One less visible aspect of the economic boom of the 1990s was a decline in the number of low-income working people who lived in very poor neighborhoods.
But that trend has reversed during the first five years of this decade, according to a new analysis by the Brookings Institution, a nonpartisan think tank in Washington. It found that the number of poor people who live in areas of concentrated poverty increased by 41 percent since 1999.
"Many of these neighborhoods that made these great gains in the 1990s – with the downturn in the beginning of this decade and the weak recovery – have been hit hard by this economic change," says Elizabeth Kneebone, lead author of the report and a senior research analyst at Brookings' Metropolitan Policy Program. "We've lost a lot of ground and see poverty again increasing in these neighborhoods."
Such increases in concentrations of poor people in specific neighborhoods create a kind of self-perpetuating economic segregation, says Ms. Kneebone. That's because low-income neighborhoods generally have lower-performing schools, less access to good jobs, poorer health outcomes, higher crime rates, and less economic investment.
"As people try to work their way out of poverty, they don't find as many of the opportunities they need in very low- income neighborhoods," she says. "All of this creates the cycle that perpetuates poverty."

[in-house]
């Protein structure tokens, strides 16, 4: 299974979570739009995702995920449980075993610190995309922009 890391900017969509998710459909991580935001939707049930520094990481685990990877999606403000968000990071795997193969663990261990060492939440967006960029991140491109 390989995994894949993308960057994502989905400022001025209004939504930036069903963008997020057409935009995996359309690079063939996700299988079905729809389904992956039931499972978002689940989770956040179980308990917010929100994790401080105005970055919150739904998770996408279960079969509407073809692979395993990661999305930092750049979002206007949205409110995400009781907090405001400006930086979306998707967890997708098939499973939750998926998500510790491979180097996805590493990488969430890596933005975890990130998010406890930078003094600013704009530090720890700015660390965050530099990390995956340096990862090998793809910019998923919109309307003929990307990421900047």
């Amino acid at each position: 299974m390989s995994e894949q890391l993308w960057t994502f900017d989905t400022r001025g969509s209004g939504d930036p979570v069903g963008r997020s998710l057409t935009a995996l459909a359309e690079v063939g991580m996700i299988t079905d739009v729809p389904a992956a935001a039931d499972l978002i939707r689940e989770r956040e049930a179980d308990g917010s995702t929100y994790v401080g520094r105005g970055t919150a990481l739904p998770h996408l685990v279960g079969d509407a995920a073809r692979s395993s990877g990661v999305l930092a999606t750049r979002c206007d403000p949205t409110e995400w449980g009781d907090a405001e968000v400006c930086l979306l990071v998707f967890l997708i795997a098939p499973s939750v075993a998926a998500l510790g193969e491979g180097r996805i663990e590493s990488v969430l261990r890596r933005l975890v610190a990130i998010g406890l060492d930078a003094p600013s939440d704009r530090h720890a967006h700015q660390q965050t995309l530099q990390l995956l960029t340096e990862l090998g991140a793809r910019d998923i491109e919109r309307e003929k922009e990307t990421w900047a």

With a few exceptions, the biggest jumps in poverty-concentration levels were found in urban metropolitan regions of the Northeast and Midwest, including New York, Philadelphia, and Detroit, according to the report.
Many regions in the West and Southwest, which have fared better economically during the past seven years, actually saw drops in concentrations of poverty. They include the San Diego and Sacramento metro areas in California.
But the report also found some wide geographic variations. For instance, Fresno, Calif., has one of the highest rates of concentrated poverty, while the Washington, D.C., metro area has one of the lowest.
Researchers defined high concentrations of poverty as areas where at least 40 percent of the residents filed for the Earned Income Tax Credit (EITC), which is a tax credit for low- wage workers.
"Concentrated poverty is problematic because there's basically less opportunity for people to really improve their living standards," says Jared Bernstein, director of the Living Standards Program at the Economic Policy Institute in Washington.
"But [the solution] can't just be a matter of moving people out of poor neighborhoods. We also have to think about creating opportunities within those neighborhoods."
Later this month the Census Bureau will release its official analysis of the poverty rate for 2007. Mr. Bernstein forecasts that it will come in at about 12.1 percent, a small drop from 12.3 percent in 2006.
But he notes that even with a small drop in 2007, the poverty rate is still significantly higher than it was in 2000. "In 2000, the poverty rate was 11.3 percent," he says. "It's almost impossible for us to have a poverty rate now that it's lower than it was then."